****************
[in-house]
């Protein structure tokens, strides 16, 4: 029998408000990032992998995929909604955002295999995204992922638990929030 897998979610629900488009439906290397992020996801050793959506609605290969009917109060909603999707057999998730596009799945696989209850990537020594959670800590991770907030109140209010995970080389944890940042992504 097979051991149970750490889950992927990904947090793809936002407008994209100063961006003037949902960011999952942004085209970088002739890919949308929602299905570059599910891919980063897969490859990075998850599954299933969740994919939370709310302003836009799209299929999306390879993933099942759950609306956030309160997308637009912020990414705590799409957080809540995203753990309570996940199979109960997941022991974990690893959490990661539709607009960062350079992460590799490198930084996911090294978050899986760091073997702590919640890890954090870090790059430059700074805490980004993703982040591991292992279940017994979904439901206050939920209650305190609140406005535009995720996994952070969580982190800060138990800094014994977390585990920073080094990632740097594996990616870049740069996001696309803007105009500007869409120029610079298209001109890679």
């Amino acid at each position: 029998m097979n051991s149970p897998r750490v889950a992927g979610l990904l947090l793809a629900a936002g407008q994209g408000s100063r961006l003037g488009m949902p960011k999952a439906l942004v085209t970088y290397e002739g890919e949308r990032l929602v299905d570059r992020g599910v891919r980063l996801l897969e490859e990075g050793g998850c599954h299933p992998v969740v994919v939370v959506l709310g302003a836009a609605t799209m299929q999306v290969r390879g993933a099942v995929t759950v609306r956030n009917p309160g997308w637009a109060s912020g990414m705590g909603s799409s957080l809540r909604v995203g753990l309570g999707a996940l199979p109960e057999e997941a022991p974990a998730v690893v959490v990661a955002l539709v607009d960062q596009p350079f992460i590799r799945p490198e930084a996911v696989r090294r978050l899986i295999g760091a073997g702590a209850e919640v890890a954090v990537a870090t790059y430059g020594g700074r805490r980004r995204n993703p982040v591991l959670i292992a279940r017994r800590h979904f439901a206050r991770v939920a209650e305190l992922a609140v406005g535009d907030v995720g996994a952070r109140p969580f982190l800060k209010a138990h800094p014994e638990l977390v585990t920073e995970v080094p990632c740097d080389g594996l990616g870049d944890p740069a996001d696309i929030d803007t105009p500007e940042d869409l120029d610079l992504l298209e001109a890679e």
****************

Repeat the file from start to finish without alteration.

[in-house]
């Protein structure tokens, strides 16, 4: 029998408000990032992998995929909604955002295999995204992922638990929030 897998979610629900488009439906290397992020996801050793959506609605290969009917109060909603999707057999998730596009799945696989209850990537020594959670800590991770907030109140209010995970080389944890940042992504 097979051991149970750490889950992927990904947090793809936002407008994209100063961006003037949902960011999952942004085209970088002739890919949308929602299905570059599910891919980063897969490859990075998850599954299933969740994919939370709310302003836009799209299929999306390879993933099942759950609306956030309160997308637009912020990414705590799409957080809540995203753990309570996940199979109960997941022991974990690893959490990661539709607009960062350079992460590799490198930084996911090294978050899986760091073997702590919640890890954090870090790059430059700074805490980004993703982040591991292992279940017994979904439901206050939920209650305190609140406005535009995720996994952070969580982190800060138990800094014994977390585990920073080094990632740097594996990616870049740069996001696309803007105009500007869409120029610079298209001109890679």
């Amino acid at each position: 029998m097979n051991s149970p897998r750490v889950a992927g979610l990904l947090l793809a629900a936002g407008q994209g408000s100063r961006l003037g488009m949902p960011k999952a439906l942004v085209t970088y290397e002739g890919e949308r990032l929602v299905d570059r992020g599910v891919r980063l996801l897969e490859e990075g050793g998850c599954h299933p992998v969740v994919v939370v959506l709310g302003a836009a609605t799209m299929q999306v290969r390879g993933a099942v995929t759950v609306r956030n009917p309160g997308w637009a109060s912020g990414m705590g909603s799409s957080l809540r909604v995203g753990l309570g999707a996940l199979p109960e057999e997941a022991p974990a998730v690893v959490v990661a955002l539709v607009d960062q596009p350079f992460i590799r799945p490198e930084a996911v696989r090294r978050l899986i295999g760091a073997g702590a209850e919640v890890a954090v990537a870090t790059y430059g020594g700074r805490r980004r995204n993703p982040v591991l959670i292992a279940r017994r800590h979904f439901a206050r991770v939920a209650e305190l992922a609140v406005g535009d907030v995720g996994a952070r109140p969580f982190l800060k209010a138990h800094p014994e638990l977390v585990t920073e995970v080094p990632c740097d080389g594996l990616g870049d944890p740069a996001d696309i929030d803007t105009p500007e940042d869409l120029d610079l992504l298209e001109a890679e």